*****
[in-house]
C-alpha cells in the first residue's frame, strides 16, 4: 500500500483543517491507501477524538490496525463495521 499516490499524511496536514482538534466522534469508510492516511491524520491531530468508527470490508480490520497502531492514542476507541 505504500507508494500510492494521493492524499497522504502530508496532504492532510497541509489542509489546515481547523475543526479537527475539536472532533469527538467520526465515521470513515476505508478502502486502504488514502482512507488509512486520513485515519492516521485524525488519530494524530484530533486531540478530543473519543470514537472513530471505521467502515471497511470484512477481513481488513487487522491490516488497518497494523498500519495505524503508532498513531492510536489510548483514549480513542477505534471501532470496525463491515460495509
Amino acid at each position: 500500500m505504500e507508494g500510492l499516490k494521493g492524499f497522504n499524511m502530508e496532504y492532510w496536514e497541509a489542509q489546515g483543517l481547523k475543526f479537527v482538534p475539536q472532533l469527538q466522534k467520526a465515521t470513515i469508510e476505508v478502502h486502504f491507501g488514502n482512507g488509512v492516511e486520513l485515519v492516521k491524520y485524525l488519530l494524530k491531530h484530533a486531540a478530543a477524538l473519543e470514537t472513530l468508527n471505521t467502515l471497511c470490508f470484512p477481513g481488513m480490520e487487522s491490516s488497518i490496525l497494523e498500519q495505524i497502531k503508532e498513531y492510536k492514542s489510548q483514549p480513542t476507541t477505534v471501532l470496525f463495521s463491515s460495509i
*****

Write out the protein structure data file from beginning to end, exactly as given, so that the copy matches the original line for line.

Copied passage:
[in-house]
C-alpha cells in the first residue's frame, strides 16, 4: 500500500483543517491507501477524538490496525463495521 499516490499524511496536514482538534466522534469508510492516511491524520491531530468508527470490508480490520497502531492514542476507541 505504500507508494500510492494521493492524499497522504502530508496532504492532510497541509489542509489546515481547523475543526479537527475539536472532533469527538467520526465515521470513515476505508478502502486502504488514502482512507488509512486520513485515519492516521485524525488519530494524530484530533486531540478530543473519543470514537472513530471505521467502515471497511470484512477481513481488513487487522491490516488497518497494523498500519495505524503508532498513531492510536489510548483514549480513542477505534471501532470496525463491515460495509
Amino acid at each position: 500500500m505504500e507508494g500510492l499516490k494521493g492524499f497522504n499524511m502530508e496532504y492532510w496536514e497541509a489542509q489546515g483543517l481547523k475543526f479537527v482538534p475539536q472532533l469527538q466522534k467520526a465515521t470513515i469508510e476505508v478502502h486502504f491507501g488514502n482512507g488509512v492516511e486520513l485515519v492516521k491524520y485524525l488519530l494524530k491531530h484530533a486531540a478530543a477524538l473519543e470514537t472513530l468508527n471505521t467502515l471497511c470490508f470484512p477481513g481488513m480490520e487487522s491490516s488497518i490496525l497494523e498500519q495505524i497502531k503508532e498513531y492510536k492514542s489510548q483514549p480513542t476507541t477505534v471501532l470496525f463495521s463491515s460495509i